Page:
Could Mexican Aviation Be Back At Pre-Pandemic Levels Before 2022?

Before the year ends, the Mexican aviation industry could be at its pre-pandemic levels, according to data published by the Mexican Government, Cirium, and ForwardKeys. Two of the leading carriers in the country have already turned back to profit, and the trend is looking good, despite some challenges. Let’s investigate further.

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Mexico has had a strong rebound from the COVID-19 pandemic. Photo: Getty Images.

How was Mexico’s first half of the year?

During 2021’s first semester, Mexico had total traffic of 33,368,660 passengers carried by 55 carriers, both domestically and internationally. Compared to 2019’s first half (when there were 47,415,396 passengers), that’s a 70% recovery.

We can separate Mexico’s recovery into three segments: the domestic, the US traffic, and all the other countries combined. The first two have recovered quite smoothly from the crisis, while the latter is still much behind due to travel restrictions.

Mexico’s domestic market

Mexico’s domestic recovery has been one of the great stories of the year. Fueled by Volaris and Viva Aerobus (and despite Interjet’s demise), demand is going strong in the country.

Volaris is back to its pre-pandemic traffic levels, while Viva Aerobus has grown over 11%. It’s no surprise both carriers have reported profits once again. Meanwhile, Aeromexico is around 14% below.

Despite the good numbers, 2021’s first-half traffic results are still 25% below the pre-pandemic levels. Though, to be fair, January’s levels were down 38%, while June’s levels were only down 16%. So there’s a consistent recovery.

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US airlines dominate the market to Mexico, led by American Airlines. Photo: Vincenzo Pace | Simple Flying

Mexico-US market

Here, US airlines heavily dominated the market, which had 74% of the transborder market share in June. Between the carriers of both countries, they carried approximately 12.5 million passengers in this first half. This puts the market at around 70% of its 2019 levels.

Nevertheless, by June, the US airlines already had a 24% increase in passengers’ number compared to the same month, two years ago.

The rest of the world

Every other airline operating flights to Mexico carried 1,238,137 passengers this first half. That’s a decrease of 78% compared to pre-pandemic levels.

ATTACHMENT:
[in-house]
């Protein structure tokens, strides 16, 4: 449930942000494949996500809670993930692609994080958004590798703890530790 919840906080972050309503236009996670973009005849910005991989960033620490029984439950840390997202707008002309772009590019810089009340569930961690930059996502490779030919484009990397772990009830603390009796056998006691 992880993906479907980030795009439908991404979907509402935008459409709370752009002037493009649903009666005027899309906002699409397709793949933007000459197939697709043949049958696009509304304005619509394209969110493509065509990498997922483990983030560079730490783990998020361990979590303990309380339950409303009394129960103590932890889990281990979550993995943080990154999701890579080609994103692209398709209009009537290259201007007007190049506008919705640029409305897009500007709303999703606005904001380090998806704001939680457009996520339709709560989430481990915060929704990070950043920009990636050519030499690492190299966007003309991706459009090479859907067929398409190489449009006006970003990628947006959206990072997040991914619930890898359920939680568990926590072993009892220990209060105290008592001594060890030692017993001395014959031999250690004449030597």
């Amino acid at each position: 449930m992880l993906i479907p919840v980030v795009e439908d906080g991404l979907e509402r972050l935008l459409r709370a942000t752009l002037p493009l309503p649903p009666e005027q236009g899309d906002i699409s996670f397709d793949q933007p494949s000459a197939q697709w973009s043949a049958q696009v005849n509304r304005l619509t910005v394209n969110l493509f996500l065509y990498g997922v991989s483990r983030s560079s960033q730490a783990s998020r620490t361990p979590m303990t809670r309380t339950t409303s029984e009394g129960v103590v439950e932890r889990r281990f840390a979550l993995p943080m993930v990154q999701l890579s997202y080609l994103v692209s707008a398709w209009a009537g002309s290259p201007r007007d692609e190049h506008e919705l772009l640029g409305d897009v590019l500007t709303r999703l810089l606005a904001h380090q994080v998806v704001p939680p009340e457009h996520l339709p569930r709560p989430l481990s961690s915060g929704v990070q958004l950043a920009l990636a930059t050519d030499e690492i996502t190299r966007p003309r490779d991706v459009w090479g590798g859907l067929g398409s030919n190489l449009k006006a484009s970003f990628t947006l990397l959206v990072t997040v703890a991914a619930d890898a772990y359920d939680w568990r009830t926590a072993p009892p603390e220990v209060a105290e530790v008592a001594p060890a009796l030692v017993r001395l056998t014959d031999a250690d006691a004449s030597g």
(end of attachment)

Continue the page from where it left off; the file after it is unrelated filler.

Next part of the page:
What can we expect going forward?

But hey, you said that Mexico could be back at pre-pandemic levels before the year ends! I know. And it could still happen.

Mexico will definitely regain 100% of its 2019 levels in terms of capacity before the year ends, according to local trends. Domestically, both Viva and Volaris are already offering more flights and seats, according to Cirium.

Internationally, ForwardKeys expects Mexico’s arrivals to be only 5.6% below 2019 levels by the third quarter. Moreover, Cirium foresees a minimal 2.8% growth in terms of flights by December.

Could Mexican Aviation Be Back At Pre-Pandemic Levels Before 2022?
Volaris is leading the recovery in Mexico. Photo: Getty Images.

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What challenges can Mexico expect?

There are several challenges that the Mexican airline industry can still face in 2021. The most obvious of them is the current degradation to Category 2 from the Federal Aviation Administration (FAA). Though, this downgrade is only impacting the Mexican carriers going into the US. The US airlines flying into Mexico have no restrictions other than the freezing of their codeshare agreements.

Another challenge is the recovery of other markets, for example, the transatlantic. During the last year, Mexico has benefited from the fact that Europe and the US were mostly closed to each other. Mexico attracted US travelers looking for a leisure destination, and some Europeans needed to enter the US but had to stay two weeks in Mexico before crossing the border. Now, the world is slowly opening up again, and Mexico could lose some COVID market share it gained.

The two final challenges are the pandemic and the global economy. If any of those two worsens, Mexico’s recovery could go backward.

What do you think of Mexico’s recovery so far? Let us know in the comments.